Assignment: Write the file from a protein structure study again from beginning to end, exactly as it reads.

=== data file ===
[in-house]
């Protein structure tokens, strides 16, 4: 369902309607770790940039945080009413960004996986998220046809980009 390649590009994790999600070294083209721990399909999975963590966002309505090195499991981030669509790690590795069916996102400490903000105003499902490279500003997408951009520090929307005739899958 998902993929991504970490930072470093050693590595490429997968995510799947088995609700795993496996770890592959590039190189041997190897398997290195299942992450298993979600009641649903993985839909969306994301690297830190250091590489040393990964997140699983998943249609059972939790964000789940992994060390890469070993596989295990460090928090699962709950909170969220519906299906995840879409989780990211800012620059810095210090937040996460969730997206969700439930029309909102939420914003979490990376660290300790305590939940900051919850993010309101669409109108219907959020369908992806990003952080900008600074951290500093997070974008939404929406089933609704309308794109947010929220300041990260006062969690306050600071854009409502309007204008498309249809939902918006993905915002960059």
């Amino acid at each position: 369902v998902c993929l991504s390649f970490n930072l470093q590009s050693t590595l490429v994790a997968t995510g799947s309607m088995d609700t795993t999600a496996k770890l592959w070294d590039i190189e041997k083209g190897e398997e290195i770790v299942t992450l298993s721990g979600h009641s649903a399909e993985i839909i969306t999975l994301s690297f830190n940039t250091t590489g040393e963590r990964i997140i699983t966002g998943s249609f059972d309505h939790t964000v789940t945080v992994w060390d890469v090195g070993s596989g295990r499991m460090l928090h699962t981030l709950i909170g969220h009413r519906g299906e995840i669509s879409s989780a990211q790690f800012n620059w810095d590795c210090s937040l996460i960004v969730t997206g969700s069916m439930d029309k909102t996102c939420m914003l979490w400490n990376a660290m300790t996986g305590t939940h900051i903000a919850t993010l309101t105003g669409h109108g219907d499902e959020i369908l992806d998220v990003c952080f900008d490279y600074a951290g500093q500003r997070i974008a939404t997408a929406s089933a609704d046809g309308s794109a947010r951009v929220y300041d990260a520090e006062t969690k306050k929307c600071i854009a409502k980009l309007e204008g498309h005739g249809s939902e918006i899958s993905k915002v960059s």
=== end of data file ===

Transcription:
[in-house]
């Protein structure tokens, strides 16, 4: 369902309607770790940039945080009413960004996986998220046809980009 390649590009994790999600070294083209721990399909999975963590966002309505090195499991981030669509790690590795069916996102400490903000105003499902490279500003997408951009520090929307005739899958 998902993929991504970490930072470093050693590595490429997968995510799947088995609700795993496996770890592959590039190189041997190897398997290195299942992450298993979600009641649903993985839909969306994301690297830190250091590489040393990964997140699983998943249609059972939790964000789940992994060390890469070993596989295990460090928090699962709950909170969220519906299906995840879409989780990211800012620059810095210090937040996460969730997206969700439930029309909102939420914003979490990376660290300790305590939940900051919850993010309101669409109108219907959020369908992806990003952080900008600074951290500093997070974008939404929406089933609704309308794109947010929220300041990260006062969690306050600071854009409502309007204008498309249809939902918006993905915002960059």
């Amino acid at each position: 369902v998902c993929l991504s390649f970490n930072l470093q590009s050693t590595l490429v994790a997968t995510g799947s309607m088995d609700t795993t999600a496996k770890l592959w070294d590039i190189e041997k083209g190897e398997e290195i770790v299942t992450l298993s721990g979600h009641s649903a399909e993985i839909i969306t999975l994301s690297f830190n940039t250091t590489g040393e963590r990964i997140i699983t966002g998943s249609f059972d309505h939790t964000v789940t945080v992994w060390d890469v090195g070993s596989g295990r499991m460090l928090h699962t981030l709950i909170g969220h009413r519906g299906e995840i669509s879409s989780a990211q790690f800012n620059w810095d590795c210090s937040l996460i960004v969730t997206g969700s069916m439930d029309k909102t996102c939420m914003l979490w400490n990376a660290m300790t996986g305590t939940h900051i903000a919850t993010l309101t105003g669409h109108g219907d499902e959020i369908l992806d998220v990003c952080f900008d490279y600074a951290g500093q500003r997070i974008a939404t997408a929406s089933a609704d046809g309308s794109a947010r951009v929220y300041d990260a520090e006062t969690k306050k929307c600071i854009a409502k980009l309007e204008g498309h005739g249809s939902e918006i899958s993905k915002v960059s």